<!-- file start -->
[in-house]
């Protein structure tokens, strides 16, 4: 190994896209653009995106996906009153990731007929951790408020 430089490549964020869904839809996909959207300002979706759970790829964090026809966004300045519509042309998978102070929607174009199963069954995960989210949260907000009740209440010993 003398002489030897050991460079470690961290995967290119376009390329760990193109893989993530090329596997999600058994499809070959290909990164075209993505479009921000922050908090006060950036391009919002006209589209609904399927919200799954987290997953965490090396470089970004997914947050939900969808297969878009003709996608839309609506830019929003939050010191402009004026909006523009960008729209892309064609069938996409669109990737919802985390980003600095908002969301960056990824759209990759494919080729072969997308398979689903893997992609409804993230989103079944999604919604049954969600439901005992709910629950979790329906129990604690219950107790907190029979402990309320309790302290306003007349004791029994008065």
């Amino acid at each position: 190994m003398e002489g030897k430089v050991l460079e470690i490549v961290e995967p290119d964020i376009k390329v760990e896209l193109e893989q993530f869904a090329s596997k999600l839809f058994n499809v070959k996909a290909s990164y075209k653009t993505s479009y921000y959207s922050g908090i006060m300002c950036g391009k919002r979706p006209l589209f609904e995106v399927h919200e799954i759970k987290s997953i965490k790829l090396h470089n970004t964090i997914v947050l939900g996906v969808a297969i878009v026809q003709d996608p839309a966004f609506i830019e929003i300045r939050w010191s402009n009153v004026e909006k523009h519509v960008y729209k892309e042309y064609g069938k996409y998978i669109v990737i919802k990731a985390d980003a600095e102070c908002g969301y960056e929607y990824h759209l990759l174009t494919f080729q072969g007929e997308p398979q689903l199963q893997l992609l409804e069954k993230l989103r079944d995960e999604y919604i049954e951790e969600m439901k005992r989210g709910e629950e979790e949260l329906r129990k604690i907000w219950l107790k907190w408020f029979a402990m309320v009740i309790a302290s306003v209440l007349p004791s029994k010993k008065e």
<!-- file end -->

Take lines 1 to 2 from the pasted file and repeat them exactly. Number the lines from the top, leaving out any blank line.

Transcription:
[in-house]
């Protein structure tokens, strides 16, 4: 190994896209653009995106996906009153990731007929951790408020 430089490549964020869904839809996909959207300002979706759970790829964090026809966004300045519509042309998978102070929607174009199963069954995960989210949260907000009740209440010993 003398002489030897050991460079470690961290995967290119376009390329760990193109893989993530090329596997999600058994499809070959290909990164075209993505479009921000922050908090006060950036391009919002006209589209609904399927919200799954987290997953965490090396470089970004997914947050939900969808297969878009003709996608839309609506830019929003939050010191402009004026909006523009960008729209892309064609069938996409669109990737919802985390980003600095908002969301960056990824759209990759494919080729072969997308398979689903893997992609409804993230989103079944999604919604049954969600439901005992709910629950979790329906129990604690219950107790907190029979402990309320309790302290306003007349004791029994008065």